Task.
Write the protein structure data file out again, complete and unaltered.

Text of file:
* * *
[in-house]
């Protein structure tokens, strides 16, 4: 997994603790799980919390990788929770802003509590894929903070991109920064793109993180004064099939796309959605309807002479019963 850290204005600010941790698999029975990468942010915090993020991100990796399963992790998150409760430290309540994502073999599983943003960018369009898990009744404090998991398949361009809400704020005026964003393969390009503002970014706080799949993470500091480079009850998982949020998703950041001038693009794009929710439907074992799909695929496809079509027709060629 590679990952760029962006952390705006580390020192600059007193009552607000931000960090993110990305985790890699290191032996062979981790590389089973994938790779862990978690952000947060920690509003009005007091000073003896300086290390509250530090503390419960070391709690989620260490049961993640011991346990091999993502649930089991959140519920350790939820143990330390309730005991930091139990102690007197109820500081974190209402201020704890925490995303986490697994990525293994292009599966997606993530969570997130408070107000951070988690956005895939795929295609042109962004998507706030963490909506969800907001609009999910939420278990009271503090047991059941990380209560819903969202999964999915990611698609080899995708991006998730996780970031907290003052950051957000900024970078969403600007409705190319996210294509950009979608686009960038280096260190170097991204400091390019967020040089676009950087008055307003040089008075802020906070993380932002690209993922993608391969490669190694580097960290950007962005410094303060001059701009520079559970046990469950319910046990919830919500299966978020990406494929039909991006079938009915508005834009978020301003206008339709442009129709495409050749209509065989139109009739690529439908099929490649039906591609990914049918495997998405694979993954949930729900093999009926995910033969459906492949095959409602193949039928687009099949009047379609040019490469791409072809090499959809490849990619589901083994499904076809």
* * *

[in-house]
């Protein structure tokens, strides 16, 4: 997994603790799980919390990788929770802003509590894929903070991109920064793109993180004064099939796309959605309807002479019963 850290204005600010941790698999029975990468942010915090993020991100990796399963992790998150409760430290309540994502073999599983943003960018369009898990009744404090998991398949361009809400704020005026964003393969390009503002970014706080799949993470500091480079009850998982949020998703950041001038693009794009929710439907074992799909695929496809079509027709060629 590679990952760029962006952390705006580390020192600059007193009552607000931000960090993110990305985790890699290191032996062979981790590389089973994938790779862990978690952000947060920690509003009005007091000073003896300086290390509250530090503390419960070391709690989620260490049961993640011991346990091999993502649930089991959140519920350790939820143990330390309730005991930091139990102690007197109820500081974190209402201020704890925490995303986490697994990525293994292009599966997606993530969570997130408070107000951070988690956005895939795929295609042109962004998507706030963490909506969800907001609009999910939420278990009271503090047991059941990380209560819903969202999964999915990611698609080899995708991006998730996780970031907290003052950051957000900024970078969403600007409705190319996210294509950009979608686009960038280096260190170097991204400091390019967020040089676009950087008055307003040089008075802020906070993380932002690209993922993608391969490669190694580097960290950007962005410094303060001059701009520079559970046990469950319910046990919830919500299966978020990406494929039909991006079938009915508005834009978020301003206008339709442009129709495409050749209509065989139109009739690529439908099929490649039906591609990914049918495997998405694979993954949930729900093999009926995910033969459906492949095959409602193949039928687009099949009047379609040019490469791409072809090499959809490849990619589901083994499904076809």